15. A storage medium having program stored therein, said program comprising the steps of:

determining substantially a good or defective product ratio for each of said sets;

determining central values of said good or defective product ratio and said monitored quantity for each of said groups; and

determining a regression equation with respect to the combination of the central values of said good or defective ratio and the respective central values of said monitored quantity.

16. A storage medium according to claim **15**, wherein said steps of through is performed with respect to a plurality of the monitored quantities, said program further comprising the steps of:

selecting said monitored quantities whose correlation coefficient are more than a predetermined value and whose absolute inclination value is within a predetermined range; and

determining a multiple regression equation with respect to combinations of the central values of said good or defective ratio and the respective central values of said selected monitored quantities.

17. An apparatus for analyzing a correlation for semiconductor chips, comprising a computer having program installed therein, said program comprising the steps of:

determining substantially a good or defective product ratio for each of said sets;

determining a regression equation with respect to the combination of the central values of said good or defective ratio and the respective central values of said monitored quantity.

18. An apparatus according to claim **17**, wherein said steps of through is performed with respect to a plurality of the monitored quantities, said program further comprising the steps of:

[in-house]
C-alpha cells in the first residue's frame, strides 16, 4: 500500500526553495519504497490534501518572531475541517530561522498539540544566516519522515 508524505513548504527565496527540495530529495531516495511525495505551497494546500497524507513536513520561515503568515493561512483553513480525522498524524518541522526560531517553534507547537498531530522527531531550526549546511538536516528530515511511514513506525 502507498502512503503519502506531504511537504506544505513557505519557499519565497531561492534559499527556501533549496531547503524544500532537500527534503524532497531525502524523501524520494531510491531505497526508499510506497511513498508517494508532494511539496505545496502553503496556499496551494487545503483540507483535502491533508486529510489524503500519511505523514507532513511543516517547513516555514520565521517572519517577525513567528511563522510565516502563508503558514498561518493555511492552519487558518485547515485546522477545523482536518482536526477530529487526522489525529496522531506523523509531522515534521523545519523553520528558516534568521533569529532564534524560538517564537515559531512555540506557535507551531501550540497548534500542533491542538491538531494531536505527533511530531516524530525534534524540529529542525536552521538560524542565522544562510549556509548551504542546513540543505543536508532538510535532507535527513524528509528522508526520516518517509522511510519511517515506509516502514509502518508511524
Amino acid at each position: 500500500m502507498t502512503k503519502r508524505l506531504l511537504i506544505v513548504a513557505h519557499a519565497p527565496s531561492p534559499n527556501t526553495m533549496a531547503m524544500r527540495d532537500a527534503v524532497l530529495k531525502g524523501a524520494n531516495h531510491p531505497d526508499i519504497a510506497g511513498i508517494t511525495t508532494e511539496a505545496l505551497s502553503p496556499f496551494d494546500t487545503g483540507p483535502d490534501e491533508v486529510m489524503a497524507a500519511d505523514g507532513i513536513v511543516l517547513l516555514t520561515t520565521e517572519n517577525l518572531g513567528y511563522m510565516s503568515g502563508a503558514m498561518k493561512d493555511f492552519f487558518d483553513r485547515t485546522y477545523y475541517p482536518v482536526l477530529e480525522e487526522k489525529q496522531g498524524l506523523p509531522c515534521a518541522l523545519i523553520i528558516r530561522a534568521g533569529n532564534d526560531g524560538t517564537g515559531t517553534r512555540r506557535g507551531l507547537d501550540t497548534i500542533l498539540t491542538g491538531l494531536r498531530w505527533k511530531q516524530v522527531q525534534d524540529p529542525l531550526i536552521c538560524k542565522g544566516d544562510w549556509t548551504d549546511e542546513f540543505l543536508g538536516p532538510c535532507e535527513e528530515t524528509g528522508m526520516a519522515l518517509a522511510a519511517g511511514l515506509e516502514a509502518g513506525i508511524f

selecting said monitored quantities whose correlation coefficient are more than a predetermined value and whose absolute inclination value is within a predetermined range; and

determining a multiple regression equation with respect to combinations of the central values of said good or defective ratio and the respective central values of said selected monitored quantities.

Description

1. Field of the Invention

The present invention relates to a method and an apparatus for analyzing a correlation for semiconductor chips; a semiconductor chip yield adjusting method using the same; and a storage medium for storing program for carrying out the analyzing method. The correlation may be one between the good or defective product ratio of semiconductor chips and a monitored quantity which is a physical quantity in the semiconductor chips or a state quantity of an apparatus for producing semiconductor chips. The correlation may be another one between a geometrically physical quantity of a device in the semiconductor chips, which is a kind of monitored quantity, and an electrically physical quantity which is a kind of monitored quantity in the semiconductor chips.

2. Description of the Related Art